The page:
Call of the Canyon
Early morning sun transforms the telephone wires into golden ribbons looping along the edge of the winding road of San Timoteo Canyon, making each morning’s commute a new present just waiting to be unwrapped.
My daughter tells me she wishes I would find a job in Redlands so I wouldn’t have to drive to Moreno Valley each day. No way. If I were to do so, I would lose two of my most magical times of the day—the drive to work and the drive home.
It’s the canyon, you see. Although I love to drive through both of the canyons linking Riverside and San Bernardino Counties, it is San Timoteo and not Reche Canyon that I travel almost every day.
And the drive does something to me—especially in the morning—something that borders on magical. It gives me a time to sort and collect my thoughts, a time to pull it all together for the day that lies ahead, a time to ponder the beauty around me. Some mornings are glorious sparkling blue sky and puffy cloud mornings and others are misty moisty gray mornings.
If my timing isn’t just right on the road leading out of Redlands, I am on the wrong side of the railroad tracks and must wait for a train to cross. Usually, the trains are very long and very slow—but the wait can be a time of peaceful meditation. As I watch the powerful engines pulling the long line of cars with names like Maersk and Evergreen and Uniglory, I wonder…who is waiting for them? Will they be hitched to a big truck heading for Texas or Arizona or will they sit on a dock somewhere until loaded onto a ship, sailing to some distant shore? I ponder oh so many things as I watch them rumble past, loaded with mystery cargoes and adorned with graffitied messages. Some messages are artistic and some are an assault on the senses—but they, too, give me pause. Where did the messages begin and where will they go? Perhaps the “artist” cannot escape whatever environment puts him near the tracks while only the rolling rails and distant destinies of the train limit his “art”.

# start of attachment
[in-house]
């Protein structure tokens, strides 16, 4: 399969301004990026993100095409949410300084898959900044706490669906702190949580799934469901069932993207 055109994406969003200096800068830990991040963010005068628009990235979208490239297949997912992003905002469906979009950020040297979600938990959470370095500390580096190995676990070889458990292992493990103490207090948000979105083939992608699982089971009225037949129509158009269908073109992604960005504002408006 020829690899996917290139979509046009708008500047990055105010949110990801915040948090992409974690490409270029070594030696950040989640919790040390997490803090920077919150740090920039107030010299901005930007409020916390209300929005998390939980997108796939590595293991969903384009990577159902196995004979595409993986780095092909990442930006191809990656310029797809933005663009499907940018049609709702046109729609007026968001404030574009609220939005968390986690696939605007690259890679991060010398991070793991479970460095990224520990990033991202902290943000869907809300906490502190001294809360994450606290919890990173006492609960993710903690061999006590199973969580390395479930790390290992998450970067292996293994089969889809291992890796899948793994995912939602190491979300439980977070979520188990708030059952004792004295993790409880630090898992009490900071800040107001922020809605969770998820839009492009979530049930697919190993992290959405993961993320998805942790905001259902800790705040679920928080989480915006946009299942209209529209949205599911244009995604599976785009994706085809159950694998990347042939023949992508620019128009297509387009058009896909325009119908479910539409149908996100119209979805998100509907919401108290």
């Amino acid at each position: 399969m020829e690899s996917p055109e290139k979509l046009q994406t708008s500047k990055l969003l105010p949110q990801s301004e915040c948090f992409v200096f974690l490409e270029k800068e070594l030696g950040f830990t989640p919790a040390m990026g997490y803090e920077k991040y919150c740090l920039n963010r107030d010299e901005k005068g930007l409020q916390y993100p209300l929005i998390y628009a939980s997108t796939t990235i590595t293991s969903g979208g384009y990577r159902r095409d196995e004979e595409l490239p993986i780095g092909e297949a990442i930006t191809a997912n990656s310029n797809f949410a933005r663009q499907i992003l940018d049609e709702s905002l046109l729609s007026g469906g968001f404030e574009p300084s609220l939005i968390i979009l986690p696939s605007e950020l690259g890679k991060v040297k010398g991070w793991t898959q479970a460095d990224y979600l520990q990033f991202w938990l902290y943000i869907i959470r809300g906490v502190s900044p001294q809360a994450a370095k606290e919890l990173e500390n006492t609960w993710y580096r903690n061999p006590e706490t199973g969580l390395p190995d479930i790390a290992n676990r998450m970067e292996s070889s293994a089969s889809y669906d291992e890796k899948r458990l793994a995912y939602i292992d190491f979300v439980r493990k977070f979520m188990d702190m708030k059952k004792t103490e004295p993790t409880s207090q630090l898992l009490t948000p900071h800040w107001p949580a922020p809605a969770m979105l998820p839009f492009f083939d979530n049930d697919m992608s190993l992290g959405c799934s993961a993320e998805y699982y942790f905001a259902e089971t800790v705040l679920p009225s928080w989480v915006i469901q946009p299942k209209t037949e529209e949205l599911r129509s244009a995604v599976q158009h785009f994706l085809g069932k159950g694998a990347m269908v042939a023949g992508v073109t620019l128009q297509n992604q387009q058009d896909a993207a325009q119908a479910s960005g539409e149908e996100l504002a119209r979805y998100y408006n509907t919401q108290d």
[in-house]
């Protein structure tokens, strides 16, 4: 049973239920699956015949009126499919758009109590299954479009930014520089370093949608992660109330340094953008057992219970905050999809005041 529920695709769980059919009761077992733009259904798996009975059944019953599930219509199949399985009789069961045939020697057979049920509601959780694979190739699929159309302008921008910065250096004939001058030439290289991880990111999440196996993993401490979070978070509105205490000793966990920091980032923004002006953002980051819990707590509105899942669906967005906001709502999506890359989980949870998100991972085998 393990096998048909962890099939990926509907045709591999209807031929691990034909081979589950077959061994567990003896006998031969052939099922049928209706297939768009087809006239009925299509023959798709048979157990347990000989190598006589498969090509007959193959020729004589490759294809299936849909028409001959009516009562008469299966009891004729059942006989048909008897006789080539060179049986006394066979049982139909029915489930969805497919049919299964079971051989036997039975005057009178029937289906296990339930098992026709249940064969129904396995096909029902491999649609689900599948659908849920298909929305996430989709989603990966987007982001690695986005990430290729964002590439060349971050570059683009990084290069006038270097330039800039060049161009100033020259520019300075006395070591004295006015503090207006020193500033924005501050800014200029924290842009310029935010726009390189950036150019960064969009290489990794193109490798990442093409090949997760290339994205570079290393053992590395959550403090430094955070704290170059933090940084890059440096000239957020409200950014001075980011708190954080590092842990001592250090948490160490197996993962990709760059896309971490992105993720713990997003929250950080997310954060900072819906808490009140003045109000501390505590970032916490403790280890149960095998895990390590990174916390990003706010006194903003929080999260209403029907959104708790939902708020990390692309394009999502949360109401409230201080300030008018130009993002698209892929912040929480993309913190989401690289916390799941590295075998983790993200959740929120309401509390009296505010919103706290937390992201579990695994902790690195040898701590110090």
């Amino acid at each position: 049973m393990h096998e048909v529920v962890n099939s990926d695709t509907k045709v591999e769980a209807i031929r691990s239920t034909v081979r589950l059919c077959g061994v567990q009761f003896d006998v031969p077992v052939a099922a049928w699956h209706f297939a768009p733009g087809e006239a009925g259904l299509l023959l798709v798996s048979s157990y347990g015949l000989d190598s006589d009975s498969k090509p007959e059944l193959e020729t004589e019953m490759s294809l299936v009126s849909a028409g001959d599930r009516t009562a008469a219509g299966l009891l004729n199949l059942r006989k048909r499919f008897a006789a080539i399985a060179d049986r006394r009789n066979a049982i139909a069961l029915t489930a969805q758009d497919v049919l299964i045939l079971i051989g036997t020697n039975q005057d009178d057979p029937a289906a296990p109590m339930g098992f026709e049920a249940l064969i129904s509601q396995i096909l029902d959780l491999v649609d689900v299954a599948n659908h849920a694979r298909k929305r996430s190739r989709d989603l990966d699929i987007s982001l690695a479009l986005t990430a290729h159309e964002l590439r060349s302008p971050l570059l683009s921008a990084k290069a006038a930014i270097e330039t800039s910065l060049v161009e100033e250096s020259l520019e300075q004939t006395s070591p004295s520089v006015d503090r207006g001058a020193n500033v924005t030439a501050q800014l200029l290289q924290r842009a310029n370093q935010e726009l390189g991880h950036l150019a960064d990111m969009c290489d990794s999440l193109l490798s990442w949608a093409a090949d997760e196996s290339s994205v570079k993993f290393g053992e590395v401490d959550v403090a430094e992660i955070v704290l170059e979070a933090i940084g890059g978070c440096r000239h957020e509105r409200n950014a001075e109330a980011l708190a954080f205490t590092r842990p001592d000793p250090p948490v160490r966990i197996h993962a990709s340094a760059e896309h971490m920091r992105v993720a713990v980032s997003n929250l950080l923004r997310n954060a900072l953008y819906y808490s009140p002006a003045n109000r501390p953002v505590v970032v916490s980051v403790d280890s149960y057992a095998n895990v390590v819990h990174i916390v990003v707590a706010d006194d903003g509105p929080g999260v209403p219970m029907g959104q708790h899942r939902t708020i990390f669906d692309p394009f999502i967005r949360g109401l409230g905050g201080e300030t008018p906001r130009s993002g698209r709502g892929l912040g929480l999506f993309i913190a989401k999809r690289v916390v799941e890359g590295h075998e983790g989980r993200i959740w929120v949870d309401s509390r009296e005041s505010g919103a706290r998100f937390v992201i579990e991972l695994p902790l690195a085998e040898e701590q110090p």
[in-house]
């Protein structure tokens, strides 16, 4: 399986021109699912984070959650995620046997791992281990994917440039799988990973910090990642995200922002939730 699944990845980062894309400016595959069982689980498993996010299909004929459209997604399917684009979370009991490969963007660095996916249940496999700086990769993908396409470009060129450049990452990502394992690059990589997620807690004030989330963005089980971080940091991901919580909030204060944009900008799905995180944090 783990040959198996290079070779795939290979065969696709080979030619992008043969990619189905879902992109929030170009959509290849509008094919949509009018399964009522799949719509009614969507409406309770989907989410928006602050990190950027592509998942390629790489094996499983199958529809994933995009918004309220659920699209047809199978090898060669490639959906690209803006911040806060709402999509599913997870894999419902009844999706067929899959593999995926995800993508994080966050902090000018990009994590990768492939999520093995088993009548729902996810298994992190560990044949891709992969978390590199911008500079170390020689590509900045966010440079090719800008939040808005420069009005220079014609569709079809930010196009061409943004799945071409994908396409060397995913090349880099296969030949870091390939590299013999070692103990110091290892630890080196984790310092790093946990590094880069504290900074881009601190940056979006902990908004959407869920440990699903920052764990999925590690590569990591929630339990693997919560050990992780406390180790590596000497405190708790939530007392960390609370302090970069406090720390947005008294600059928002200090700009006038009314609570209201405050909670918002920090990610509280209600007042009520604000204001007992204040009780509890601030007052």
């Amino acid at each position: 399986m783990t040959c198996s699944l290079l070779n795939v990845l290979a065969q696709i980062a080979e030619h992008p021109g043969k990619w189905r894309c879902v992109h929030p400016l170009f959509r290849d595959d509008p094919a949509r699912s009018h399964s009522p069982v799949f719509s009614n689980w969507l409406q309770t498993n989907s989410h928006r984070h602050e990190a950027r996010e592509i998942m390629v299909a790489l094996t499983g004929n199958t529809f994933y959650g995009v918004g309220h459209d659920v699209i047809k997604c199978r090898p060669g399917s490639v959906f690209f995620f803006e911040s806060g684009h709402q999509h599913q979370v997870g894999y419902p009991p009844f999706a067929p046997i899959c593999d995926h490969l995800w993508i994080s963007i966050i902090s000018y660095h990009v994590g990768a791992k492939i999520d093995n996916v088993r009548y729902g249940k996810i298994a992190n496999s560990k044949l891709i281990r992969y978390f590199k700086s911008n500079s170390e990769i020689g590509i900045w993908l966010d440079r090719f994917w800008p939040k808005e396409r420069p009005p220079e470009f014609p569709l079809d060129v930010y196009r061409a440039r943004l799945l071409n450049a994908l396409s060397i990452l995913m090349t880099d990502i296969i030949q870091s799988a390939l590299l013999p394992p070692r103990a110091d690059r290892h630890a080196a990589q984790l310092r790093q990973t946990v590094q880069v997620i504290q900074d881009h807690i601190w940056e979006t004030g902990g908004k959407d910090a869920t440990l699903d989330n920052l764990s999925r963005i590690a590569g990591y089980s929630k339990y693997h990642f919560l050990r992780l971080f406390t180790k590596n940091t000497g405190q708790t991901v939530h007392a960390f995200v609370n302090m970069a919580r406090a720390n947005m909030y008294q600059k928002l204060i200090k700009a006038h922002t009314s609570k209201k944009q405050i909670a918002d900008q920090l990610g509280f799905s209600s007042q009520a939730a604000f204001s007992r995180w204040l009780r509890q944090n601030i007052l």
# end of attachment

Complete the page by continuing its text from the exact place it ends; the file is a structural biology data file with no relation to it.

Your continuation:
Waiting for the train also gives me time to contemplate the orange grove intersected by the railroad crossing. It marks the seasons as they come and go. First comes the season of blooming when the air is filled with the fragrance of orange blossoms. Soon, the blossoms are replaced by little green globes that grow larger and turn orange. At harvest time, ladders bob up and down among the trees and I know that, for each ladder, there is a worker moving it from tree to tree as the oranges are harvested by skilled, work-hardened hands belonging to someone who must follow the crops as surely as the train must follow the tracks. And I wonder, will this harvest end up on a train going to some distant place while the oranges I sometimes buy come from Australia?
I cross the tracks and turn left onto San Timoteo Canyon. I love the drive for giving me a respite from the clutter and clang of urban life. Although I am on the actual Canyon road for only a short time, I know it rolls and dips for miles in front of me and miles behind me. Gigantic steel monsters march across the ridges of hills with their cargo of electricity. Lines of telephone poles, some tall and tilted, some stumpy and askew, lurch along the road like a drunken chain gang. Eucalyptus and pepper trees line the roadside where bright yellow sunflowers undulate and beckon.